The application should also describe any pro-active effort the program leadership, and if relevant other program-affiliated faculty, will take to build or expand on an inclusive environment that values a wide variety of perspectives and welcomes input from and, participation of, individuals from different backgrounds and with different perspectives. The application should describe measures that are in place, or will be implemented, to ensure that trainees have access to a variety of role models and individuals with different perspectives.
The application must include information about the program faculty who will serve as preceptors/mentors and, if relevant, distinguish between faculty members who will serve as primary mentors and those who have other roles in the JSPTPN. It should expand on the information in the biosketches (see "Participating Faculty Biosketches") to address the following:
Rationale. The application should explain the rationale and need for the proposed research training program, the relevant background history and the research training activities of the participating department(s) or unit(s). Demonstrate the presence of a sufficient number of potential trainees in appropriate disciplines and program faculty with the appropriate scientific expertise, as well as the resources to achieve the training objectives. When applicable, describe the ways in which the training plan is distinct from other funded T32 programs at the same institution. For renewal applications, highlight how the training program has evolved in response to changes in relevant scientific and technical knowledge, educational practices, and to evaluation of the training program.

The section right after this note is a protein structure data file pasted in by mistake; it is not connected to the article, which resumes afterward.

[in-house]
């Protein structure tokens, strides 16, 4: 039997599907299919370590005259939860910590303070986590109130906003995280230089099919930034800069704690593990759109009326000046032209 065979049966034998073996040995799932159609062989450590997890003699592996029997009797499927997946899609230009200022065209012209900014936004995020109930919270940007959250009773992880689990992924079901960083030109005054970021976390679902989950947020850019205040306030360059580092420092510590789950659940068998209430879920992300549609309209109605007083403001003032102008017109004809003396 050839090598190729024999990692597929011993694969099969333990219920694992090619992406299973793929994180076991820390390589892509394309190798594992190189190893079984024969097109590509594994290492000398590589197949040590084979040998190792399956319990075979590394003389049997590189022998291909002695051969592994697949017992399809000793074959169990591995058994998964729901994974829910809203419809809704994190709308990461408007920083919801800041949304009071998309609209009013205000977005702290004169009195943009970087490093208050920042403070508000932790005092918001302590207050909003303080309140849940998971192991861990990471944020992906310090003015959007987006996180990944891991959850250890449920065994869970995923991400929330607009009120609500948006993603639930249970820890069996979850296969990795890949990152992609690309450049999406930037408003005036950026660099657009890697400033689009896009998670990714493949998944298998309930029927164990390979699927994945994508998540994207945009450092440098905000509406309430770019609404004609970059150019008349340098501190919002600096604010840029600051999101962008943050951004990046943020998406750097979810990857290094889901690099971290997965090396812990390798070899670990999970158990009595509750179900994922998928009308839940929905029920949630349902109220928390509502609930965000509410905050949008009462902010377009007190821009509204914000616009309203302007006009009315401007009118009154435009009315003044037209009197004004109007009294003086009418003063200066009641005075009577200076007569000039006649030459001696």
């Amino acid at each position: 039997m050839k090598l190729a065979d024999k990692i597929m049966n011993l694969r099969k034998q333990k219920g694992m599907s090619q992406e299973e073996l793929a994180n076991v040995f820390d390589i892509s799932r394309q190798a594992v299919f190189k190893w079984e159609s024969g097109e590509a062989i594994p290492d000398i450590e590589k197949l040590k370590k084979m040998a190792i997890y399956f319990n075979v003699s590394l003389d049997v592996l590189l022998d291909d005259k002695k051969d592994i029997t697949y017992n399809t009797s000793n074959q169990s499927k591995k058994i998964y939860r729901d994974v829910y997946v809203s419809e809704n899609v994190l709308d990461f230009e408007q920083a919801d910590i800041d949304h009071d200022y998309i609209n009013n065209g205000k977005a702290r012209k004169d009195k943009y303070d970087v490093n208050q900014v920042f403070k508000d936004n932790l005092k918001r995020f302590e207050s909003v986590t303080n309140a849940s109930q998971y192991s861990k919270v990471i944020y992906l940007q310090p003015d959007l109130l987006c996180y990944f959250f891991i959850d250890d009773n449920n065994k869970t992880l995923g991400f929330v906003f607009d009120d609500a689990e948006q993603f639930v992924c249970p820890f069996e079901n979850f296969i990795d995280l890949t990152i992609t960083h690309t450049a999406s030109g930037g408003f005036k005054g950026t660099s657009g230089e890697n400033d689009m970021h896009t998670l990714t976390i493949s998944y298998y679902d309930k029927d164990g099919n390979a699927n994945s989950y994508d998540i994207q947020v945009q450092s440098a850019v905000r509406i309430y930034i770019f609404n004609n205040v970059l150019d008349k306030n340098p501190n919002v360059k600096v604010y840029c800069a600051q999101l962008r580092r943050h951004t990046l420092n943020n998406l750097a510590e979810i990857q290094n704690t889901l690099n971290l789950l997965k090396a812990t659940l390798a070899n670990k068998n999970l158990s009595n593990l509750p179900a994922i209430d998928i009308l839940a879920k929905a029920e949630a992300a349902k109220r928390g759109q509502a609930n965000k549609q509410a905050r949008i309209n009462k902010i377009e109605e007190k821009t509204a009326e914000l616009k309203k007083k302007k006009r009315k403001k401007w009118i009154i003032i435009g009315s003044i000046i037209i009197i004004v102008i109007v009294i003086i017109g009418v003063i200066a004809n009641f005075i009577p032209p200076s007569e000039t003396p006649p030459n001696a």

Broad-based Research Training. Provide an overview of the proposed program. Outline the objectives of the program and the program activities that will be used to meet these objectives. Include information about planned courses, mentored research experiences, and any activities designed to develop specific technical skills or other skills essential for the proposed research training. Describe how trainees will be educated in the neurobiological basis of diseases and disorders of the nervous system.
Describe the breadth and depth of the program, discriminating between the core knowledge that all students will be expected to obtain and the elective opportunities for the students. This description should include information on both the neuroscience principles and the levels of analysis (e.g. molecular, cellular, systems, computational, behavioral, genetics, etc.) covered. Describe the training activities that will be required to obtain this core knowledge. Applicants that propose individualized curricula for trainees should explain how the program will ensure a solid understanding in all of the expected core levels of analysis. Describe the plans for exposing students to tools, technologies and methods relevant to neuroscience research. Describe the number and duration of rotations in which students will participate, how the rotations will be selected and the goals and expected outcomes of the rotations.
Experimental Design and Statistical Methodology. Applications must include a detailed training plan that includes the following: